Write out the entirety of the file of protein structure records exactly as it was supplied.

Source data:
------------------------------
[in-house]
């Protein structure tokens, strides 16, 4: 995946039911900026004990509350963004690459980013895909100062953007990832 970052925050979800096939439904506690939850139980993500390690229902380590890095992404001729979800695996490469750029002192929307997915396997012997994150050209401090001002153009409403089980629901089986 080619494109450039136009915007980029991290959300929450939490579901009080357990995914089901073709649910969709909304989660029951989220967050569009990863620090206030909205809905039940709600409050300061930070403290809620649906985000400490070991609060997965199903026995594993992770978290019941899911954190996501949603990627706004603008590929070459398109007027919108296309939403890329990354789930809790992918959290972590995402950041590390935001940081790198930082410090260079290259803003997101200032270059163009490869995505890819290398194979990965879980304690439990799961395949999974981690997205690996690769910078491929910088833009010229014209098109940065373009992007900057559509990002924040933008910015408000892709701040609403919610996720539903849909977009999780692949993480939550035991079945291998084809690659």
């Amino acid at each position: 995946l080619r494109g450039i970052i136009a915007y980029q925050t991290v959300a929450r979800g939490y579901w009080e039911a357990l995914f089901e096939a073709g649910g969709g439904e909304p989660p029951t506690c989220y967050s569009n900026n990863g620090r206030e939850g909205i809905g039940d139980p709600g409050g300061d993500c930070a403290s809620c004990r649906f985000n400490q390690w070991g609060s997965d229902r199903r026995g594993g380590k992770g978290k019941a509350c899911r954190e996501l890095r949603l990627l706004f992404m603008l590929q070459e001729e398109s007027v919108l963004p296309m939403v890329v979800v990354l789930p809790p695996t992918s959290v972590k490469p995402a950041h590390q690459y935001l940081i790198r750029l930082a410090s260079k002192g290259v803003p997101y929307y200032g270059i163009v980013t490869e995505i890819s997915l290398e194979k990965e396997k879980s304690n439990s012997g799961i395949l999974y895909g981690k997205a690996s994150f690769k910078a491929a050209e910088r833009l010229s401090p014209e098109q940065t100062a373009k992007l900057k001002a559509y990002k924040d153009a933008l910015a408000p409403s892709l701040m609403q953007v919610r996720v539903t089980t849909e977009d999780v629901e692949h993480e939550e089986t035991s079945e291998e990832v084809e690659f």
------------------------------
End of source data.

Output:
[in-house]
């Protein structure tokens, strides 16, 4: 995946039911900026004990509350963004690459980013895909100062953007990832 970052925050979800096939439904506690939850139980993500390690229902380590890095992404001729979800695996490469750029002192929307997915396997012997994150050209401090001002153009409403089980629901089986 080619494109450039136009915007980029991290959300929450939490579901009080357990995914089901073709649910969709909304989660029951989220967050569009990863620090206030909205809905039940709600409050300061930070403290809620649906985000400490070991609060997965199903026995594993992770978290019941899911954190996501949603990627706004603008590929070459398109007027919108296309939403890329990354789930809790992918959290972590995402950041590390935001940081790198930082410090260079290259803003997101200032270059163009490869995505890819290398194979990965879980304690439990799961395949999974981690997205690996690769910078491929910088833009010229014209098109940065373009992007900057559509990002924040933008910015408000892709701040609403919610996720539903849909977009999780692949993480939550035991079945291998084809690659």
């Amino acid at each position: 995946l080619r494109g450039i970052i136009a915007y980029q925050t991290v959300a929450r979800g939490y579901w009080e039911a357990l995914f089901e096939a073709g649910g969709g439904e909304p989660p029951t506690c989220y967050s569009n900026n990863g620090r206030e939850g909205i809905g039940d139980p709600g409050g300061d993500c930070a403290s809620c004990r649906f985000n400490q390690w070991g609060s997965d229902r199903r026995g594993g380590k992770g978290k019941a509350c899911r954190e996501l890095r949603l990627l706004f992404m603008l590929q070459e001729e398109s007027v919108l963004p296309m939403v890329v979800v990354l789930p809790p695996t992918s959290v972590k490469p995402a950041h590390q690459y935001l940081i790198r750029l930082a410090s260079k002192g290259v803003p997101y929307y200032g270059i163009v980013t490869e995505i890819s997915l290398e194979k990965e396997k879980s304690n439990s012997g799961i395949l999974y895909g981690k997205a690996s994150f690769k910078a491929a050209e910088r833009l010229s401090p014209e098109q940065t100062a373009k992007l900057k001002a559509y990002k924040d153009a933008l910015a408000p409403s892709l701040m609403q953007v919610r996720v539903t089980t849909e977009d999780v629901e692949h993480e939550e089986t035991s079945e291998e990832v084809e690659f």